Rosh Hashanah–When I taught in Hebrew school several years ago I welcomed the immersion into Jewish practices surrounding the beginning of the year. Rosh Hashanah literally means ‘the Head of the Year’ and signals the beginning of the Jewish New Year. How interesting that this head of the year coincides with the first day of school, a time for new beginnings, no matter whether it’s Kindergarten or college. When I read back through my journals each year I find a record of God bringing the most dramatic changes in my life in each successive September. As a Christian I love the way God weaves the Hebrew festivals into our New Testament understanding of Scripture. Our lives as believers in Messiah Jesus are a reflection of the type and shadow of those festivals God gave His people from the very beginning. I love being part of that. 35a52-sam_0246

You can find out more about Rosh Hashanah here.

Ecclesiastes 3:11 says that God has set eternity in our hearts. I think that’s why we sense God’s call to us, soul-deep, in this season. How about you? What are your favorite things about Fall?  I’d love to hear in the comments. And as always, If you’ve liked this post, would you consider sharing it with a friend? Email, Facebook, Twitter buttons are right down below. Thank you ever so much!

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8 thoughts on “5 Favorite Things About Fall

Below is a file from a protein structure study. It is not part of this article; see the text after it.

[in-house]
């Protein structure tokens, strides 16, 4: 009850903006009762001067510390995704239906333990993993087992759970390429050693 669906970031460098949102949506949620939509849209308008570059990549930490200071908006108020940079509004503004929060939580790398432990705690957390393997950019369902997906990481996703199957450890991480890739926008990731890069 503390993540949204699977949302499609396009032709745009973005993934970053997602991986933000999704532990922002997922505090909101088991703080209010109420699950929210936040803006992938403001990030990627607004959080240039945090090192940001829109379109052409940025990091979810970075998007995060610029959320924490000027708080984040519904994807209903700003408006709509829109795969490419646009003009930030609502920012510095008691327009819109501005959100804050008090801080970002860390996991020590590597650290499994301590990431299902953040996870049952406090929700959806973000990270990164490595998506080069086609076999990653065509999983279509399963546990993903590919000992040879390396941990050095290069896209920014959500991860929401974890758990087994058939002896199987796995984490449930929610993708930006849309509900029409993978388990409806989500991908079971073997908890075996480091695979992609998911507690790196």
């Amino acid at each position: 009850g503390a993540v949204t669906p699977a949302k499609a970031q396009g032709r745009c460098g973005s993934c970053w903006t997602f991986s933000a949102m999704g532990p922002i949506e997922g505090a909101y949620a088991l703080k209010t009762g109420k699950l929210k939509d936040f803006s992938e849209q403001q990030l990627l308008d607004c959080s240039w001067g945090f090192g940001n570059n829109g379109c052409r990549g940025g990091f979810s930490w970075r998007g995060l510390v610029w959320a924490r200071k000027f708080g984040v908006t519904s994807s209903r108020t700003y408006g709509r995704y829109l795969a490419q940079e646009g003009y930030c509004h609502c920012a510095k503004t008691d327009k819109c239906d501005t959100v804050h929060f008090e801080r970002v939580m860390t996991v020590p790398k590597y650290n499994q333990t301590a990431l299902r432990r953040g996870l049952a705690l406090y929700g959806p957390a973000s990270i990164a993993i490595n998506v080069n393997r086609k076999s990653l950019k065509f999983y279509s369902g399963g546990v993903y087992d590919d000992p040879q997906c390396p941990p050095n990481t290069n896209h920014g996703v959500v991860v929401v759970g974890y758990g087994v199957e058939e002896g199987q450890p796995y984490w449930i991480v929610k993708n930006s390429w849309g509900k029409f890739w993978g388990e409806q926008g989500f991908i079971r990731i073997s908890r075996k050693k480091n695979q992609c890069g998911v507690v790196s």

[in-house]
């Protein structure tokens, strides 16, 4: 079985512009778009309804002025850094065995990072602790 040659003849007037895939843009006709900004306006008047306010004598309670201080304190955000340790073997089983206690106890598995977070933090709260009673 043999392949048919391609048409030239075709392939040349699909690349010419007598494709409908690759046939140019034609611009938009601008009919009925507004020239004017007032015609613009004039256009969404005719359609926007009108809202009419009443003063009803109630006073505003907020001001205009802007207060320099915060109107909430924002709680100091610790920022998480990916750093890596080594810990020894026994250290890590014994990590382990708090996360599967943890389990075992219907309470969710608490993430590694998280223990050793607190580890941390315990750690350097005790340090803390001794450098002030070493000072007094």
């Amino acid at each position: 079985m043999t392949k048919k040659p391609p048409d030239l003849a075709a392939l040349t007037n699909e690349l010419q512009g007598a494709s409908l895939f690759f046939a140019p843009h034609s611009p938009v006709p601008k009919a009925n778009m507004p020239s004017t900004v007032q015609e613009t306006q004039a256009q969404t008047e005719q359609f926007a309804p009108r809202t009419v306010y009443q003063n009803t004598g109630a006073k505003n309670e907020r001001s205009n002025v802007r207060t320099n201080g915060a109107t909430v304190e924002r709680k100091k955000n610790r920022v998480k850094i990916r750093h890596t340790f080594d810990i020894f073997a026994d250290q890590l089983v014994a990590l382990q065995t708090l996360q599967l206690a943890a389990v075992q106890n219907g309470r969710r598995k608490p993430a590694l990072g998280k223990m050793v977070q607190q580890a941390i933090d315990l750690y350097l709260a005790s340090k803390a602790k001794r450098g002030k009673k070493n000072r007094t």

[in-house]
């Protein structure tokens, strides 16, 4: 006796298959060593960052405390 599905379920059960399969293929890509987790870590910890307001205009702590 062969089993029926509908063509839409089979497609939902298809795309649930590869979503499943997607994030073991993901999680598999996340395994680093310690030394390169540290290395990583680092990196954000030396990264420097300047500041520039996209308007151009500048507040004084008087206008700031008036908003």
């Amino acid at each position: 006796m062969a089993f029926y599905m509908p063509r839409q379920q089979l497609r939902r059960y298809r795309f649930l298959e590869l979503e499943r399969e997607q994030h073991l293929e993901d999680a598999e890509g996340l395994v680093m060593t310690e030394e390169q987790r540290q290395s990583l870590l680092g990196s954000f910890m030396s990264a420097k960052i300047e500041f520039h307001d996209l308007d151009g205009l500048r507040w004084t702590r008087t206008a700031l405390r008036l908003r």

1. Natalie Ogbourne

    I love fall. I love seasonal reviews like this. You know that. I like learning about what speaks to you. Thanks for sharing.

    Reply
    1. Jody Lee Collins Post author

      Natalie, you are an inspiration to be a “notice-er”, too. Your lists have always been a joy to read.

      Reply
  2. Nancy Ruegg

    I, too, love candle glow, cozy socks, and a crackling fire. Also, the fresh crispness in the air as the humidity of summer finally dissipates. And the golden leaf showers from the backyard trees are mesmerizing. The buckeye (I think) leaves in particular twirl like pinwheels as they fall. Each season gives us different ways to experience God’s goodness and artistry. Talk about creativity!

    Reply
    1. Jody Lee Collins Post author

      Nancy, it sounds like you’ve a lovely view to nature from your back yard. I would love to see a buckeye someday–yes, God is so creative!

      Reply
      1. Nancy Ruegg

        We do, indeed enjoy a lovely view from our deck. SO grateful for this spot God gave us in retirement! As for buckeyes: it’s just an oversized, dark brown, inedible nut (although the squirrels seem to enjoy them). Should you have occasion to come East, take in the Appalachian Mountains when the leaves are at their peak. Now THERE’S a view to take your breath away!

      2. Jody Lee Collins Post author

        Oh, Nancy, I think God made squirrels just to delight us, eh? And I DO dream of coming to visit the Appalachian mountains some day. That would be a sight, indeed.

  3. Laurie Klein

    You had me at the photo of dew on the Lady’s Mantle. I love the way water beads on those leaves. I will walk outside to view mine presently, in hopes of sparkles.

    And I love the candle shot. For me, lighting the beeswax candles again during my morning quiet and at dinner is a seasonal joy, book-ending my day with the loving labor of bees.

    O, and cider. And doughnut holes (if I’m feeling free).

    Thanks for writing about Rosh Hashanah. I’d been thinking about that last week and was glad to read more about it.

    Reply
    1. Jody Lee Collins Post author

      Lady’s mantle is a lovely green plant, yes? Ohhhh, donut holes. And apple cider. How could I forget that?

      Reply